A poet recounts his experience with madness and explores the relationship between apprehension and imagination.
In the summer of 1977, standing on a roadside somewhere between Dachau and Munich, twenty-two-year-old Mike Barnes experienced the dawning of the psychic break he’d been anticipating almost all his life. “Times over the years when I have tried to describe what followed,” he writes of that moment, “it has always come out wrong.” In this finely wrought, deeply intelligent memoir of madness, its antecedents and its aftermath, Barnes reconstructs instead what led him to that moment and offers with his characteristic generosity and candor the captivating account of a mind restlessly aware of itself.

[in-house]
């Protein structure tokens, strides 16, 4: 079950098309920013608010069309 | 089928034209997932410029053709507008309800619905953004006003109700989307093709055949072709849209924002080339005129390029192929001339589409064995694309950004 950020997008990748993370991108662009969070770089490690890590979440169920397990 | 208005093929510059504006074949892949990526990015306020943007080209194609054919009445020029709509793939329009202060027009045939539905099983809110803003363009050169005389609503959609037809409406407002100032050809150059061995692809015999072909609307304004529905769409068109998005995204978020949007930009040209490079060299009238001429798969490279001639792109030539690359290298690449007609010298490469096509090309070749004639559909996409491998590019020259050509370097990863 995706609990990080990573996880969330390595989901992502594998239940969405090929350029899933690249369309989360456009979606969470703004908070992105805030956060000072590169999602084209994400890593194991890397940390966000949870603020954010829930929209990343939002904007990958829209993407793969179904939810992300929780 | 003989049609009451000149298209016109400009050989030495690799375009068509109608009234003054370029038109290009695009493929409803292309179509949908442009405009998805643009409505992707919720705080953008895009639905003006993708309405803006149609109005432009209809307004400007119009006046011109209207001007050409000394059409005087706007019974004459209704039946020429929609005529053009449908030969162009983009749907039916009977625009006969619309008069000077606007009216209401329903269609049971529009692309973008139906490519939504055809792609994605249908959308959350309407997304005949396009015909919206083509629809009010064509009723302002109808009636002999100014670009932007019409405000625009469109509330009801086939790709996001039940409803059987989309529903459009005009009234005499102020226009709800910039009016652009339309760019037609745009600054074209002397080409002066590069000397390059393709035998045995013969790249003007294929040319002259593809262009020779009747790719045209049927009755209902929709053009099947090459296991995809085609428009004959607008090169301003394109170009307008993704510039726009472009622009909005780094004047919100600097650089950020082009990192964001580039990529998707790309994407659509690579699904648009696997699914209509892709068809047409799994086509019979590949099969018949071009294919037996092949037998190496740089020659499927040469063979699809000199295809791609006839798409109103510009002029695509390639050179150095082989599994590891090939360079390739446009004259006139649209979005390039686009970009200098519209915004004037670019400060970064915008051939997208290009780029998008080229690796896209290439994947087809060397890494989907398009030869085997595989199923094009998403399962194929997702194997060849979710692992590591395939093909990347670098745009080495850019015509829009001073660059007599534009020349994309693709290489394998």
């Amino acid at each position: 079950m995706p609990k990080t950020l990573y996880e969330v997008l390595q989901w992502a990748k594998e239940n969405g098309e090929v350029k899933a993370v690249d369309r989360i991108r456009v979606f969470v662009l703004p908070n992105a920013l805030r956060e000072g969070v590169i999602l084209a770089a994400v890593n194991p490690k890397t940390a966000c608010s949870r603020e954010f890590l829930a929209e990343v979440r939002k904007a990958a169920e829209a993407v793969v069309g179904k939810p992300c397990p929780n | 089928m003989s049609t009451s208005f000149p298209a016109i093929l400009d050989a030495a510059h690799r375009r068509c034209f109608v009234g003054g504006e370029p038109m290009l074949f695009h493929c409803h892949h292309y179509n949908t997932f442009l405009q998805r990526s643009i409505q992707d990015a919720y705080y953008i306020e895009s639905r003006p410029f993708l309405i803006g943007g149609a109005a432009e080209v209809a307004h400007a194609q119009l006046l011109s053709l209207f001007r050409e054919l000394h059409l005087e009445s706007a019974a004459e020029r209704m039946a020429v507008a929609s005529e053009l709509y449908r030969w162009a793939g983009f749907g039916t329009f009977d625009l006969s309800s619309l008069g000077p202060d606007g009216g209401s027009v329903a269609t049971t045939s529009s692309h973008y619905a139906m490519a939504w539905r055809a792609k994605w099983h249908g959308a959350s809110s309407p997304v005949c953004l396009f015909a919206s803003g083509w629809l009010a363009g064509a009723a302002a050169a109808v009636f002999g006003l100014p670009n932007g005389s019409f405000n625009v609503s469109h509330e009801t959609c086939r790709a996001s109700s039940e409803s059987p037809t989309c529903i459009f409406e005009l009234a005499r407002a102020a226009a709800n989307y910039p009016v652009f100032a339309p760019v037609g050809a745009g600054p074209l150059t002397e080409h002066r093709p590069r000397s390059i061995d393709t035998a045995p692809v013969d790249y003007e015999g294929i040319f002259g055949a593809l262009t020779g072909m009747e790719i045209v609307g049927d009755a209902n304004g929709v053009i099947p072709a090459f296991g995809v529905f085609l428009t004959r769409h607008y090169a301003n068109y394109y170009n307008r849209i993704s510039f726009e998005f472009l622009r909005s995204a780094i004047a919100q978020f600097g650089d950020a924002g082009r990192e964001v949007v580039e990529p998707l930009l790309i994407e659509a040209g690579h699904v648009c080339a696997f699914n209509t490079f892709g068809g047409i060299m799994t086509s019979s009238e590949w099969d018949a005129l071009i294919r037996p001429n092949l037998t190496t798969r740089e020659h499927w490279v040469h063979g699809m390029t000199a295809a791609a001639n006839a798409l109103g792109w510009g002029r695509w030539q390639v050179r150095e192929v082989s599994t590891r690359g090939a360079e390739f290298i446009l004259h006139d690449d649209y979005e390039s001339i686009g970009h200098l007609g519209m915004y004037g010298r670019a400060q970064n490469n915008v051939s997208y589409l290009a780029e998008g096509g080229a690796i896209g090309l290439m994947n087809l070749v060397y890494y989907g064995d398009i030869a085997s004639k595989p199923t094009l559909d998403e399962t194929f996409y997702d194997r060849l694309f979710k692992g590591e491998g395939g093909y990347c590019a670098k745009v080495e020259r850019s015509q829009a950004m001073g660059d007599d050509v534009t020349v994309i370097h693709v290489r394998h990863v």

Praise for Mike Barnes
“(ideas of reference) is an intricately structured rendering of madness and memory, a mix of hallucination and dense, concrete realism, which only makes the phantasmagoria of illusion all the more poignant. This is an amazing work—supremely intelligent, coolly self-analytical, eerie, melancholy, revelatory and terrifying.”
—Douglas Glover, winner of the Governor-General’s Award for Elle
“Timely, lyrical, tough, accurate.”
—Margaret Atwood on Twitter
“Masterful … The Adjustment League is suspenseful, exquisitely written and—at times—corrosively funny.”
“Fiercely alive, marked by a sharp, unerring eye for detail and a wonderful way with metaphors.”
“Poetically compelling and evocative … The Lily Pond is the ultimate act of recollection.”
—Quill and Quire